Red Teams Test U.S., ROK Forces with Simulated North Korean Attack

By Col David Maxwell

David Maxwell is a Senior Fellow specializing in North Korea and East Asia Affairs at the Foundation for Defense of Democracies. He is the Associate Director of the Center for Security Studies in the Walsh School of Foreign Service at Georgetown University. He is a retired US Army Special Forces Colonel.

The U.S. and South Korea will hold joint military exercises beginning on Monday, as tensions on the Korean peninsula are on the rise. U.S. President Donald Trump and North Korean leader Kim Jong-un engaged in a war of words over the past few weeks, with Trump saying he would release “fire and fury” on the North if the country continued threatening the U.S. with missile launches. The North, after threatening to fire on the U.S. territory of Guam, eventually backed down. And on Thursday, South Korean President Moon Jae-in said there will be no war on the Korean Peninsula, after assurances from Trump that the U.S. will not attack North Korea without Seoul’s consent.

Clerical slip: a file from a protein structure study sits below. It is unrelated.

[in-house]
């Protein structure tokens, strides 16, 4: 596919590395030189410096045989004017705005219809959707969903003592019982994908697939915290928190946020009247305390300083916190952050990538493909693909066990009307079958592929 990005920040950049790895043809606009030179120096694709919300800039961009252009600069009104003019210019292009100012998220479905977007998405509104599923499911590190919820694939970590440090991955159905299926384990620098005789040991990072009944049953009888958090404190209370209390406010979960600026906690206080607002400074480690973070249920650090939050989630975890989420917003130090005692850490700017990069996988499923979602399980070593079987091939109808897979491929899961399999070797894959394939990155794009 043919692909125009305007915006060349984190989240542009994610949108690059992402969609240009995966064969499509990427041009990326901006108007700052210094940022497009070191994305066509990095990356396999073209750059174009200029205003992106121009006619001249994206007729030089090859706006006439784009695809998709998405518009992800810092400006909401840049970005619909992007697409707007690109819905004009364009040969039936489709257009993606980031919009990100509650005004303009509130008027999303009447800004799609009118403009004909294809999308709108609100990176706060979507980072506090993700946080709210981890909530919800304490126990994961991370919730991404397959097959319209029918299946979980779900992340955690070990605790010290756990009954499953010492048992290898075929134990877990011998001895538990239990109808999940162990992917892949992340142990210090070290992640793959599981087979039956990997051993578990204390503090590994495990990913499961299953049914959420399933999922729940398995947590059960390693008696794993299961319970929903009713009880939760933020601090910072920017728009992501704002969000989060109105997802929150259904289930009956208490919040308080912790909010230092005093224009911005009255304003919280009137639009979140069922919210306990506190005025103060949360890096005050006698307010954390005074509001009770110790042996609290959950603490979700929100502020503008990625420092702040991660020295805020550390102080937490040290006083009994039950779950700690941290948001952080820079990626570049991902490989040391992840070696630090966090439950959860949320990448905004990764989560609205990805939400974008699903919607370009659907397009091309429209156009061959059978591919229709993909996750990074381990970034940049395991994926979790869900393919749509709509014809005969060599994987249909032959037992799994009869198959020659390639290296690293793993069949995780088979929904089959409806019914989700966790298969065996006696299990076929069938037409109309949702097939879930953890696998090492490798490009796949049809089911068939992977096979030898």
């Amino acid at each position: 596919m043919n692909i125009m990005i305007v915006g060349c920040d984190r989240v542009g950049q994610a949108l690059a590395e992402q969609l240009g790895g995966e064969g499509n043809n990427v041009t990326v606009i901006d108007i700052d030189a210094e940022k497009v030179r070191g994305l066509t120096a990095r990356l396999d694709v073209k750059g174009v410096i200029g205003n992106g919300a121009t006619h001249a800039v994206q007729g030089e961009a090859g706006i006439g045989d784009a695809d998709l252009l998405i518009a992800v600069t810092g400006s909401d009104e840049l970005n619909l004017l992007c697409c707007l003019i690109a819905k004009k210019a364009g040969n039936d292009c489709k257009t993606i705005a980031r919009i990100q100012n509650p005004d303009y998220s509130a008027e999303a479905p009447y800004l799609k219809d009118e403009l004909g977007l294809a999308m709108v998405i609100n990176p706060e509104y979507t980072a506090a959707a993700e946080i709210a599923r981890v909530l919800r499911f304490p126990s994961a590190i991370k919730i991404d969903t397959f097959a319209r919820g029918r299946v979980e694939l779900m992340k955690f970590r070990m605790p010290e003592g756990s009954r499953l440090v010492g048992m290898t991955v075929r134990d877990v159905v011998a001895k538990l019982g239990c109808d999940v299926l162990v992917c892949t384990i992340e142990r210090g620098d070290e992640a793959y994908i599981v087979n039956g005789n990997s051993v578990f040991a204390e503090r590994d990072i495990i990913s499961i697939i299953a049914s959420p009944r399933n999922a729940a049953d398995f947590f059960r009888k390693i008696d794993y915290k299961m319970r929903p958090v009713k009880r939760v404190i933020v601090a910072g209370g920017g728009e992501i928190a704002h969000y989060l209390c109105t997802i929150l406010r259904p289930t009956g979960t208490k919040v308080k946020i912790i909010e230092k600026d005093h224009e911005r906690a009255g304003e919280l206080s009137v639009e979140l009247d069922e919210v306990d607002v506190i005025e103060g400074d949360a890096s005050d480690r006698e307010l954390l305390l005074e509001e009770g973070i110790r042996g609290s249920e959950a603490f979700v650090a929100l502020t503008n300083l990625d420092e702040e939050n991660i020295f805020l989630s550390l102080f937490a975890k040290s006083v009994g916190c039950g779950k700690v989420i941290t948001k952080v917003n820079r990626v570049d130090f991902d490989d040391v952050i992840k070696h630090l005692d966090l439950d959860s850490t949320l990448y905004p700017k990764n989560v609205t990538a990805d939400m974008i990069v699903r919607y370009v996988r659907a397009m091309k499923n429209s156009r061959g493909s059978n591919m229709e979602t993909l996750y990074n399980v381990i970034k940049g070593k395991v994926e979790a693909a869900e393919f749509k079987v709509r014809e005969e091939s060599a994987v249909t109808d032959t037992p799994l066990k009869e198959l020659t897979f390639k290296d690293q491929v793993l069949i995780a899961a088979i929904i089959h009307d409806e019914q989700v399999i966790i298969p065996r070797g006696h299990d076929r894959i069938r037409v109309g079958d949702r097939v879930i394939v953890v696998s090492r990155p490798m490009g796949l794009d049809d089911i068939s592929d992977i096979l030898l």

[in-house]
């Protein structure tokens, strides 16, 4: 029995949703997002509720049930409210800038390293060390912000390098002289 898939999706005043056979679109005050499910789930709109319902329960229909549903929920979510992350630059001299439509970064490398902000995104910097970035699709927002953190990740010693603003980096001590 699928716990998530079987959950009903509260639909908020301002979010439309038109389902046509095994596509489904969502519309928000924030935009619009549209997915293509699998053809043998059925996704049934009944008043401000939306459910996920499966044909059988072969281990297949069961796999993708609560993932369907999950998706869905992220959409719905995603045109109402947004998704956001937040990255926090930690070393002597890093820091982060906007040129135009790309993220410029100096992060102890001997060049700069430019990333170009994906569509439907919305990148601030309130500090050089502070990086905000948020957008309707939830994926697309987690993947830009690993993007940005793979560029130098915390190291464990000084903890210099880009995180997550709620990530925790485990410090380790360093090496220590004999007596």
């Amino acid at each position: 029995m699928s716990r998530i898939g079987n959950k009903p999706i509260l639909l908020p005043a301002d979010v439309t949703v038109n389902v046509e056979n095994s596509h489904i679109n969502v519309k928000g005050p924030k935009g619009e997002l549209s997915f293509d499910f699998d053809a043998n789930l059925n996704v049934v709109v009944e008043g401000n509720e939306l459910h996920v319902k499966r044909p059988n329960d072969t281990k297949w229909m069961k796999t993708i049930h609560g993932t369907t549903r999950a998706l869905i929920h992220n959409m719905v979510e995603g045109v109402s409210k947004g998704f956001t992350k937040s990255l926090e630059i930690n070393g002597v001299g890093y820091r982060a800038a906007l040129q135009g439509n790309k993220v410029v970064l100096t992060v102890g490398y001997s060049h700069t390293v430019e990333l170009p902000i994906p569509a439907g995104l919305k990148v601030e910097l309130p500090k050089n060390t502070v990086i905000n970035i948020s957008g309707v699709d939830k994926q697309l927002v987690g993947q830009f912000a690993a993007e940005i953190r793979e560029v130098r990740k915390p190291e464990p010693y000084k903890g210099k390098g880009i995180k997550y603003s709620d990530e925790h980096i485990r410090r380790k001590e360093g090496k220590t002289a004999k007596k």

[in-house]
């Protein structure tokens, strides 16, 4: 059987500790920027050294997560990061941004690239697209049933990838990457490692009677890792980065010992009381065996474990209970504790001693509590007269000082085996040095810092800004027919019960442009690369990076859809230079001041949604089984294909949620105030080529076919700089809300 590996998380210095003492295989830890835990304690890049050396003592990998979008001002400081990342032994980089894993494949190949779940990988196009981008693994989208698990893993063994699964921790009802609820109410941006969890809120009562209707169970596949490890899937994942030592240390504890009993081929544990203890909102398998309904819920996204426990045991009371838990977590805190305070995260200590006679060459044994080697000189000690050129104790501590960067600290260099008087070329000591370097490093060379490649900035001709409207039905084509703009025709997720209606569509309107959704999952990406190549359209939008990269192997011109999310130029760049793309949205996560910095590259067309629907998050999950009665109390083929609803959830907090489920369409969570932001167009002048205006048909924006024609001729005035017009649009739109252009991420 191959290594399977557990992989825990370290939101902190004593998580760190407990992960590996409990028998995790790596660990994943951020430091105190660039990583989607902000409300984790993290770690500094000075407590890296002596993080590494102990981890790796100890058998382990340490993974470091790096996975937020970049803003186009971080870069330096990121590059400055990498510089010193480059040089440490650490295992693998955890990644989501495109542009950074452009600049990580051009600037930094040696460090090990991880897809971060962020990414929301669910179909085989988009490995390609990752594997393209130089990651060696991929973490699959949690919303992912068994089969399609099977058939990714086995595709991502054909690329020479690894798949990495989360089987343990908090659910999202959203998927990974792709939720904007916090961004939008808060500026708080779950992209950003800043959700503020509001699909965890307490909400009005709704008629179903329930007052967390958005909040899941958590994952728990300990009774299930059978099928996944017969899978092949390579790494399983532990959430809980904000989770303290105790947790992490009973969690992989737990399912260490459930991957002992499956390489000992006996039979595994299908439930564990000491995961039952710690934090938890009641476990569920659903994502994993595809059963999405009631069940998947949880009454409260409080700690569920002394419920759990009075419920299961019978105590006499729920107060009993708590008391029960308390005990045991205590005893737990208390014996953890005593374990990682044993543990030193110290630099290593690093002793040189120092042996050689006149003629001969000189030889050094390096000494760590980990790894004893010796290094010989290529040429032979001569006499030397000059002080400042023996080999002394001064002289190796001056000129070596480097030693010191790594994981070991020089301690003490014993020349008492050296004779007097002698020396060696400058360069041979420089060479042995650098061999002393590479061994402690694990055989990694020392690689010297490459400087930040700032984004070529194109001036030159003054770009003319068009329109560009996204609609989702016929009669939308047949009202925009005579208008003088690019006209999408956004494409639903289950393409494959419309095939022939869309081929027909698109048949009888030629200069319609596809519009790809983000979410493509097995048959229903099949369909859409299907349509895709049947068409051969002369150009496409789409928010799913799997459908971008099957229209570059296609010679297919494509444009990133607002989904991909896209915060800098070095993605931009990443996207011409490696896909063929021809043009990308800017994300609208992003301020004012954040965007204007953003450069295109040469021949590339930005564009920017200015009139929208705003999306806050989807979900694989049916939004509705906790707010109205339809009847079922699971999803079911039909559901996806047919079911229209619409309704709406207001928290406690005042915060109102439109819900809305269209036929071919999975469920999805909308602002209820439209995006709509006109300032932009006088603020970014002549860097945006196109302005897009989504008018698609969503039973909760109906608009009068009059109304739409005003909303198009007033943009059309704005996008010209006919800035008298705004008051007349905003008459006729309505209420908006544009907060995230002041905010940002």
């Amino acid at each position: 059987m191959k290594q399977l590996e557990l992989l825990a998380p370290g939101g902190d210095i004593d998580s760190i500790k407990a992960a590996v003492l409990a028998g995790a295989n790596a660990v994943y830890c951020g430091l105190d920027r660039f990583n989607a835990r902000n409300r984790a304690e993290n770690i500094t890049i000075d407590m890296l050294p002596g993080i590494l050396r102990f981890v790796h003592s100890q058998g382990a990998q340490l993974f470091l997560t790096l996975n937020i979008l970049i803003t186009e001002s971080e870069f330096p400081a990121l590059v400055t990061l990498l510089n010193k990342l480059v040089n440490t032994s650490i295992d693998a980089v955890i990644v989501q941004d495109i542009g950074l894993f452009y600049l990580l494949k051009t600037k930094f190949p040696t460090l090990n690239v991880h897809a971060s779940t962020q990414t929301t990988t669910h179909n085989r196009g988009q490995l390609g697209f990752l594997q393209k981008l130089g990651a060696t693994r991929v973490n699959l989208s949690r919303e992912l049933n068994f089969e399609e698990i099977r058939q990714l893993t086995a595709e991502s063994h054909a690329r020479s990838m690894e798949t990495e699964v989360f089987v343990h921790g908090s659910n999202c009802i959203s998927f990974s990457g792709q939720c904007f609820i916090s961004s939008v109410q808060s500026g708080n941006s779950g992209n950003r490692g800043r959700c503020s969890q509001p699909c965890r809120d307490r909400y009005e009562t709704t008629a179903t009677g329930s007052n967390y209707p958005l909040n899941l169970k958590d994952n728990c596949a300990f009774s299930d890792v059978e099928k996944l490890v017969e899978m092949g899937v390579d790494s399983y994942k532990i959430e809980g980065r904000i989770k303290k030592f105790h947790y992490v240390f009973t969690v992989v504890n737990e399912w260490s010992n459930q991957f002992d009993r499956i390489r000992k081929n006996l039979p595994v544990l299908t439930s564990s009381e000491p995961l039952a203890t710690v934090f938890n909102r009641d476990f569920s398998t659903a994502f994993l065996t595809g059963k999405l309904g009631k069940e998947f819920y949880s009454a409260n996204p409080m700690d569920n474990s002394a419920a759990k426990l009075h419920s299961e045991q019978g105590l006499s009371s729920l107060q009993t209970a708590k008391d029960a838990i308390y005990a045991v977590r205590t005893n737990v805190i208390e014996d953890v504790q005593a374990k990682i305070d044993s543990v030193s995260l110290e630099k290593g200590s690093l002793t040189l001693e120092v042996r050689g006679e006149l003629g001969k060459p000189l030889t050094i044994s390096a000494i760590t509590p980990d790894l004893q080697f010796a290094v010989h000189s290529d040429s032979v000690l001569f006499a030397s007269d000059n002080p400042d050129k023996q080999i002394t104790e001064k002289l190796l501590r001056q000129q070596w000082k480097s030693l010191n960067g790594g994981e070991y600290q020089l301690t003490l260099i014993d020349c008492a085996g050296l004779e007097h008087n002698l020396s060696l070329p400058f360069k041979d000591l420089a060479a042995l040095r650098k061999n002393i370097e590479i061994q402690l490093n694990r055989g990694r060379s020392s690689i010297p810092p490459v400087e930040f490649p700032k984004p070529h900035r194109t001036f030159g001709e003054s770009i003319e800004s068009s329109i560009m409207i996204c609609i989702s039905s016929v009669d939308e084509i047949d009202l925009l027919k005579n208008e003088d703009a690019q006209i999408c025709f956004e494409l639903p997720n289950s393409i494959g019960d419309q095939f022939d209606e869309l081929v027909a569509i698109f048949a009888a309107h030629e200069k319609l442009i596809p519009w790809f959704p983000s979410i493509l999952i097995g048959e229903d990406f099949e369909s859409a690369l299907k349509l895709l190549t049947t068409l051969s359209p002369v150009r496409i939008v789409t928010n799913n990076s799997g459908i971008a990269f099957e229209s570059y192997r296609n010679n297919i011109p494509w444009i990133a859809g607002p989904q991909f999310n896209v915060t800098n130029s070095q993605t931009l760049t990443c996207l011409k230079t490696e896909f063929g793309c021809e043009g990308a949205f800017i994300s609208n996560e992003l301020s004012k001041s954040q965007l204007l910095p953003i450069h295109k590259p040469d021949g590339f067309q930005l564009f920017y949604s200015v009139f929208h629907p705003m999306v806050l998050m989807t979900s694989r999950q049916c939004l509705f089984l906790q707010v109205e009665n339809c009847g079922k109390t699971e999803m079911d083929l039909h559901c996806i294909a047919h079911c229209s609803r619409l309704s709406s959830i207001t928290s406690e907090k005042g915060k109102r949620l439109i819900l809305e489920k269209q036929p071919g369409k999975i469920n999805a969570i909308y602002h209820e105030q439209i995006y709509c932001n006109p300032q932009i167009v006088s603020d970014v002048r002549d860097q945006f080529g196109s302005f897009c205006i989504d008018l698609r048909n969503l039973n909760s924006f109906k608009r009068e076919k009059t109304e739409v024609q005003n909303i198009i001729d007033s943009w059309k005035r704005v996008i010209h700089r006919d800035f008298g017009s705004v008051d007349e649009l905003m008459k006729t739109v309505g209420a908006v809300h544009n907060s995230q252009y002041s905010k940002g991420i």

Still, the U.S. and South Korea are moving forward will their annual Ulchi Freedom Guardian exercises, an event the North views as a major threat, and a preparation for invasion. It’s also an event that Beijing would rather see toned down or ended altogether. In March, China proposed the U.S. halt its annual Foal Eagle exercises with South Korea in return for North Korea promising to stop its nuclear missile tests. But ending these annual exercises is a non-starter for the United States, as Washington considers them a way to both deter the North and ready forces in case of an actual attack.

Access all of The Cipher Brief’s national security-focused expert insight by becoming a Cipher Brief Subscriber+ Member.

Sign Up Log In

Categorized as:Asia ReportingTagged with:

Related Articles